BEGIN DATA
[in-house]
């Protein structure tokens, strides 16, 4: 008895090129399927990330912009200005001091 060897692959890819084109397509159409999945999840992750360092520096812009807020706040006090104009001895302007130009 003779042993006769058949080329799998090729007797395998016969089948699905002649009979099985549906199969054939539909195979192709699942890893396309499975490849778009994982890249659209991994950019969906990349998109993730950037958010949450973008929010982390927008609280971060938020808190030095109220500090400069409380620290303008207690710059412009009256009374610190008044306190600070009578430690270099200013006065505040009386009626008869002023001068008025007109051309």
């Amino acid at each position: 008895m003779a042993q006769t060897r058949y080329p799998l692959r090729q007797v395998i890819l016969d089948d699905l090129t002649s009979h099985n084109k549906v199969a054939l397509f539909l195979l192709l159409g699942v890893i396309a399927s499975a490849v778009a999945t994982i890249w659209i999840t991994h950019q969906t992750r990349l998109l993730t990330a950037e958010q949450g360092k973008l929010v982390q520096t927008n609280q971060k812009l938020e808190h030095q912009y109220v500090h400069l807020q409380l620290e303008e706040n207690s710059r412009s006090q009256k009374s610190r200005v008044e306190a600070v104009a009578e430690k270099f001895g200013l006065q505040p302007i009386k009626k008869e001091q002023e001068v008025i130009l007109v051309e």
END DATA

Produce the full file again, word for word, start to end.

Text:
[in-house]
């Protein structure tokens, strides 16, 4: 008895090129399927990330912009200005001091 060897692959890819084109397509159409999945999840992750360092520096812009807020706040006090104009001895302007130009 003779042993006769058949080329799998090729007797395998016969089948699905002649009979099985549906199969054939539909195979192709699942890893396309499975490849778009994982890249659209991994950019969906990349998109993730950037958010949450973008929010982390927008609280971060938020808190030095109220500090400069409380620290303008207690710059412009009256009374610190008044306190600070009578430690270099200013006065505040009386009626008869002023001068008025007109051309």
């Amino acid at each position: 008895m003779a042993q006769t060897r058949y080329p799998l692959r090729q007797v395998i890819l016969d089948d699905l090129t002649s009979h099985n084109k549906v199969a054939l397509f539909l195979l192709l159409g699942v890893i396309a399927s499975a490849v778009a999945t994982i890249w659209i999840t991994h950019q969906t992750r990349l998109l993730t990330a950037e958010q949450g360092k973008l929010v982390q520096t927008n609280q971060k812009l938020e808190h030095q912009y109220v500090h400069l807020q409380l620290e303008e706040n207690s710059r412009s006090q009256k009374s610190r200005v008044e306190a600070v104009a009578e430690k270099f001895g200013l006065q505040p302007i009386k009626k008869e001091q002023e001068v008025i130009l007109v051309e």